The general feeling was that they were just an unoriginal boogie blues band. As a result, Philadelphia was one of the very last markets to embrace the “Little ol’ Band from Texas”. Our thoughts were shared by all the US record companies that passed on the trio and ZZ TOP was signed by the UK record company named London Records. Both the US companies and those of us in Philly radio were shown to be very wrong.
It wasn’t until Jimi Hendrix appeared on a late night TV show that ZZ Top started to get some respect from both radio and fans. In that interview Hendrix was asked if he liked any of the current guitarists on the scene. His response was that he liked what that guy in ZZ Top was doing. That guy was the right Reverend Billy Gibbons. Yes, the right Reverend. He has actually performed many marriages. His mention of the show surprised many who had never heard of the band and sent fans running to record stores to check them out.
Those of us who didn’t understand the attraction of ZZ Top missed their ability to get an audience to their feet and their often humorous lyrics. Those who saw them in the 80’s at the Spectrum were treated to a very lively show.
While the songs were performed pretty much flawlessly, the excitement that was present back then was somewhat missing. Yes, they did get some people up and dancing or at least tapping their toes, but the dancing on stage from the group was only present for a few seconds in one song.
The humor of Billy Gibbons was not in full force either. The best attempt was when he spoke of recently being on the same bill as Jeff Beck. The two decided to do a song together. Gibbons said that that they were both very much into Rock so it was only natural that they do a country song. With that said, Billy said we’d like to do that song for you now. ZZ Top then went into the song they did with Beck called “Sixteen Tons”, a number one hit by Tennessee Ernie Ford in 1955 on the pop charts. I heard the person next to me say out loud “I would like it if they didn’t do it”. The humor was lost on him.
Once Z Z TOP had done all their many hits, they gave way to John Fogerty. There was a real difference right away. The former leader of Creedence Clearwater Revival was much more animated despite his 73 years. The band was able to be much more varied in the music than the three piece power trio that preceded them. The band included a horn section (John said they were from USC), keyboards, bass, two guitars and drums.
One of the members of the unit was John’s son, Shane. Later Shane’s brother, Tyler, sang a couple of songs with his dad. Shane and Tyler also have their own band following in their father’s footsteps. Somewhat ironic since John and his brother Tom were in CCR together until John chose to leave the band.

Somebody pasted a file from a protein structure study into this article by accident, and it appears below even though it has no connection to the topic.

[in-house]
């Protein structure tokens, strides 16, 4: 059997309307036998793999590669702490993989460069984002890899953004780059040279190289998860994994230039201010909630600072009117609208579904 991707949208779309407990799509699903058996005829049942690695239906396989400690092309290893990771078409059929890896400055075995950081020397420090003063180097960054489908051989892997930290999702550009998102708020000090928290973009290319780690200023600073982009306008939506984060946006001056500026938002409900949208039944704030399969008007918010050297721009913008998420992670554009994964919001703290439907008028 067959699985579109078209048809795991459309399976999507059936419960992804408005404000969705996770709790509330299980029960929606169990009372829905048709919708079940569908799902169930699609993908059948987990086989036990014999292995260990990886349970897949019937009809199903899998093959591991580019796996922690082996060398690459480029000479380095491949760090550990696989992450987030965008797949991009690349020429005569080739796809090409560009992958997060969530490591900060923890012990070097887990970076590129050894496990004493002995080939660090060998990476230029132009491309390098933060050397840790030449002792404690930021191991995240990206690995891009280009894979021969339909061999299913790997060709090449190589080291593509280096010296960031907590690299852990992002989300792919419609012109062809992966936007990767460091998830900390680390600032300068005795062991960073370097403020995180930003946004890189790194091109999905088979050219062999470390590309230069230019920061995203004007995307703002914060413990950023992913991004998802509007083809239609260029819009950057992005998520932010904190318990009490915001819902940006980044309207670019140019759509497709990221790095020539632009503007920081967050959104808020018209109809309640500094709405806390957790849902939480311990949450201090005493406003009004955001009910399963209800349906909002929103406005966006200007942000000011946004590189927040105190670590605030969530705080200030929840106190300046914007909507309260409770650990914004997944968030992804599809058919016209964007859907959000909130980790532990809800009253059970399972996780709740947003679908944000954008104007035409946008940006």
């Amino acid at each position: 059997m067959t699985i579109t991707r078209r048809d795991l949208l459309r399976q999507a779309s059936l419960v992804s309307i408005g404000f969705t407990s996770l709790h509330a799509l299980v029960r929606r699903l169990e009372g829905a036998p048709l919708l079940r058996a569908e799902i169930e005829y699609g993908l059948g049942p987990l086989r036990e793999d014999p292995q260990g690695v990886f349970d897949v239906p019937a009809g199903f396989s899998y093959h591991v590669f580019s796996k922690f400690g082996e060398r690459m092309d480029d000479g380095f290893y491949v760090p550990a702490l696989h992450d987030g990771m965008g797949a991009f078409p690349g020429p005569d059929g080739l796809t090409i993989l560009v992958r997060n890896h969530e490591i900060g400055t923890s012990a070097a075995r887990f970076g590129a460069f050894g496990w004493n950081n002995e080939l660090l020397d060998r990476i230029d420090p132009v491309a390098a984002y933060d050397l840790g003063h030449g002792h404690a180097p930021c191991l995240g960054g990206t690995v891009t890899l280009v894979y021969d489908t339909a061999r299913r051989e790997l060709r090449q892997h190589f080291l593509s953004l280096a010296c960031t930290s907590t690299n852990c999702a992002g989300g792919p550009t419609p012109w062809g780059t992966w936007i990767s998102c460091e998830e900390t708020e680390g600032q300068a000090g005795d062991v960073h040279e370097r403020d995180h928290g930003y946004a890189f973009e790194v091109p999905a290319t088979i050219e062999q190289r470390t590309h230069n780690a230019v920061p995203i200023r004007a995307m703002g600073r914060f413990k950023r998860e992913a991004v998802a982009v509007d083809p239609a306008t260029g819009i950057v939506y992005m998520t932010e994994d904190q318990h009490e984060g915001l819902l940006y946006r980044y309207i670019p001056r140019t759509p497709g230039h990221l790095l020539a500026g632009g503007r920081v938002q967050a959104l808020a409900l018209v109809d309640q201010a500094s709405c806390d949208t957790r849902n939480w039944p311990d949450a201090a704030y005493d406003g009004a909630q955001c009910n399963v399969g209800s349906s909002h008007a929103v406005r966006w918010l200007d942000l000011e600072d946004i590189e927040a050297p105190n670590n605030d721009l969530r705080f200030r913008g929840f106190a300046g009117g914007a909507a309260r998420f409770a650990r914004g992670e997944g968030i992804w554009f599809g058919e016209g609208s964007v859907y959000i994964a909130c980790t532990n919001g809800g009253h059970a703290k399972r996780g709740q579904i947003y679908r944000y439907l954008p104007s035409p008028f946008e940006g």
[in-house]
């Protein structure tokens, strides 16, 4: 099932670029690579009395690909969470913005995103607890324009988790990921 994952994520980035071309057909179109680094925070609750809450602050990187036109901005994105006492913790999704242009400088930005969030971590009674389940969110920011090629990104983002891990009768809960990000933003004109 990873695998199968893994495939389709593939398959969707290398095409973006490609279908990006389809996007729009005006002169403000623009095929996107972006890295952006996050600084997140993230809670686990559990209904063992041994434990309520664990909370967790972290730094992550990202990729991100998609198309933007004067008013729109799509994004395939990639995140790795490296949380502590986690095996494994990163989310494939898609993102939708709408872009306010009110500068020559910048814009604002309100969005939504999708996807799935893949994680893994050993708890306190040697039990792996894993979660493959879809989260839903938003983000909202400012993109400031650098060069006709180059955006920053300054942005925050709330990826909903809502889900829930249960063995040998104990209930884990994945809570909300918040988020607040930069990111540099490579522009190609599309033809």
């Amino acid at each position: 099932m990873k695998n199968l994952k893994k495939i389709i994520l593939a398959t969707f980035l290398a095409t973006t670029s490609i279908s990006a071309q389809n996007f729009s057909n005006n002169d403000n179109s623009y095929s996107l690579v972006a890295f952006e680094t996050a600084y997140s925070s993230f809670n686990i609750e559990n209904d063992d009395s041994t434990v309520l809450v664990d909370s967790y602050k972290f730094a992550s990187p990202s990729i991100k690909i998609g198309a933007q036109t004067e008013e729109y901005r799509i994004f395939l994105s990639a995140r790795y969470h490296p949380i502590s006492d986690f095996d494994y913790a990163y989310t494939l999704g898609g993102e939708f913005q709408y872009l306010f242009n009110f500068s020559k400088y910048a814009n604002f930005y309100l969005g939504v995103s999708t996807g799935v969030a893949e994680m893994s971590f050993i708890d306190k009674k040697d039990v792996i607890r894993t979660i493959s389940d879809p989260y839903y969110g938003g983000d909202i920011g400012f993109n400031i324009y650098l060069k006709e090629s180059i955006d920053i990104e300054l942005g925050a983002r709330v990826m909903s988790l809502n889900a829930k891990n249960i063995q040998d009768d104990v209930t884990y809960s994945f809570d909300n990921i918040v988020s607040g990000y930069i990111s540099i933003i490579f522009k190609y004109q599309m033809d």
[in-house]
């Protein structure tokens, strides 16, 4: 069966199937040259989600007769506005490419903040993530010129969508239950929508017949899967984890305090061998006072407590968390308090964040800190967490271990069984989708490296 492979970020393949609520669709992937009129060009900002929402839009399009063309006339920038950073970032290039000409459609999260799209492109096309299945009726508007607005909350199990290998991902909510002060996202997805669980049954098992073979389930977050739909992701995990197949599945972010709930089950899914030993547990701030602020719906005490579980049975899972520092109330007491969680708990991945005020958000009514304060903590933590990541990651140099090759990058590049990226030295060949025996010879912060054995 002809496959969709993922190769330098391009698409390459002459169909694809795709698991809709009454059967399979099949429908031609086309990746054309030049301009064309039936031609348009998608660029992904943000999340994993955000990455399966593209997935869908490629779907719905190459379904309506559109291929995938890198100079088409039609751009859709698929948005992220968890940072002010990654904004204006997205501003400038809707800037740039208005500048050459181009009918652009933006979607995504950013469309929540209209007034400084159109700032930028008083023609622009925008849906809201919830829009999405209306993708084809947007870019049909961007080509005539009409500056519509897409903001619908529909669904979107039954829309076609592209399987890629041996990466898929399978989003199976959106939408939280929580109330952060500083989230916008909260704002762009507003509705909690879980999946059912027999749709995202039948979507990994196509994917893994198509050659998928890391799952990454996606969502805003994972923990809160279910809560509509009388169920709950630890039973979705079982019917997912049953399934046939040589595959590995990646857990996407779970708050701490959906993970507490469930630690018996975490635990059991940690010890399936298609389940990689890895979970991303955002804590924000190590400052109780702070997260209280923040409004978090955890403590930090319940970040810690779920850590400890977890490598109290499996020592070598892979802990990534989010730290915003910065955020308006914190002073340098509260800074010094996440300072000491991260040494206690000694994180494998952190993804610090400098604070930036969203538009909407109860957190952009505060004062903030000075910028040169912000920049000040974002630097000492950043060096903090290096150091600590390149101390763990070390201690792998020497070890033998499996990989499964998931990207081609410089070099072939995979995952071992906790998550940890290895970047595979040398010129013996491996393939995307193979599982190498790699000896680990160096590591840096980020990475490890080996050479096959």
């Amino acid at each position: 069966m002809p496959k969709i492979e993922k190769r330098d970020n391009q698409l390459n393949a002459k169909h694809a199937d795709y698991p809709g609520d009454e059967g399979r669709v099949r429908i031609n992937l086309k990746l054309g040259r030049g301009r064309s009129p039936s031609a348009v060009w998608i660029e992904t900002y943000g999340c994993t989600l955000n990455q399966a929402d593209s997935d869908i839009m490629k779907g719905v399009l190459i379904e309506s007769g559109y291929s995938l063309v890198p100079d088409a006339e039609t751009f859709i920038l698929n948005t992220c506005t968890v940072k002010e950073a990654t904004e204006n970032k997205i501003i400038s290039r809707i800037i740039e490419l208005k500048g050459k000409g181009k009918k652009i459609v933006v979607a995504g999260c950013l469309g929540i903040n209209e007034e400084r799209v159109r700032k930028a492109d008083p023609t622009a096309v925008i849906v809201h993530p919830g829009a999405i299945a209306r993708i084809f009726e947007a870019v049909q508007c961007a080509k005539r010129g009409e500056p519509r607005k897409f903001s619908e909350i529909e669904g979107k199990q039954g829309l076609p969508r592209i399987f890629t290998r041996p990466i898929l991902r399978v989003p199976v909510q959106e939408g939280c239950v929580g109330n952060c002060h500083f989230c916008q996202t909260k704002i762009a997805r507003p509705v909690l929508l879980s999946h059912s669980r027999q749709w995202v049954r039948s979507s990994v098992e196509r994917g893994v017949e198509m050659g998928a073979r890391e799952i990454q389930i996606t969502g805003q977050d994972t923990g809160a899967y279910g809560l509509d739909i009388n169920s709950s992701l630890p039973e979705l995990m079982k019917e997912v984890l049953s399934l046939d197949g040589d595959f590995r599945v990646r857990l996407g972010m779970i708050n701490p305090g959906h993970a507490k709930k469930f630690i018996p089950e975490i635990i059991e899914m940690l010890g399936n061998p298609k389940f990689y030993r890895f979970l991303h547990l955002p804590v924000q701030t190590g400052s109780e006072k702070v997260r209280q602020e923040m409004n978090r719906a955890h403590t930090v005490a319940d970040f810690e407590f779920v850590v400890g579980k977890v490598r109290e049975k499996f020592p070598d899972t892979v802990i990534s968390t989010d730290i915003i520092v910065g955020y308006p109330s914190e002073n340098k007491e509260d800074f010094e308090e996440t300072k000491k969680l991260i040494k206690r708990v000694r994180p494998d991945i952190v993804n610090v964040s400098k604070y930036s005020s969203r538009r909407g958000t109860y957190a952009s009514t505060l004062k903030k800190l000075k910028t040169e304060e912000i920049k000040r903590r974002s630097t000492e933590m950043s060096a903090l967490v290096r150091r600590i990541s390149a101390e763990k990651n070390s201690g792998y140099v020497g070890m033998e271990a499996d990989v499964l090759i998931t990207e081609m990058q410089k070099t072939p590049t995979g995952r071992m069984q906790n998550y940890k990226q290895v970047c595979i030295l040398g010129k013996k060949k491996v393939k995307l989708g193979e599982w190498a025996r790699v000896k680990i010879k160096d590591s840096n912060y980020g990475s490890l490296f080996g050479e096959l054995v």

There was also a surprise guest appearance. Billy Gibbons came out and explained that since doing this tour, John and Billy wrote a song together. The group then did the song called “The Holy Grail” that sounded much more like ZZ Top than CCR. Gibbons said he was having so much fun that he’d like to another song. They did.
In addition to that special guest, country star Brad Paisley made an appearance via video tape. The two have performed live before and wrote a song together. At that point Fogerty introduced some of his guests for the show that were seated in the front. They were veterans. John talked about being a vet himself and played the song that he and Paisley wrote called “Love and War”. The song called for better treatment of our vets and a touching video tape honoring vets ran in the background.
As part of the show’s variety, the band did a “Born on the Bayou” tribute. Despite growing up in Northern California, Fogerty loves southern music. In an interview he said that he learned all about the music from listening to the radio. He has always done a convincing job of playing the music of New Orleans and tonight was no exception. They even played “When the Saints go Marching in” complete with a New Orleans style march through the audience.
The fans who came to see the band do some old CCR songs were not let down. Despite a real nasty lawsuit between the record company and John, he still plays the old songs. In one of the most hard to believe lawsuits ever, John was accused of plagiarizing the material he wrote when he was in CCR. How does one copy from one’s self? The suit was settled and John has no problem doing the old material. Why not? They are, after all his songs.
John not only played many of the old hits, but played them with gusto. He even played “Centerfield” with a guitar shaped like a baseball bat. As a result everyone went home happy after seeing a great concert.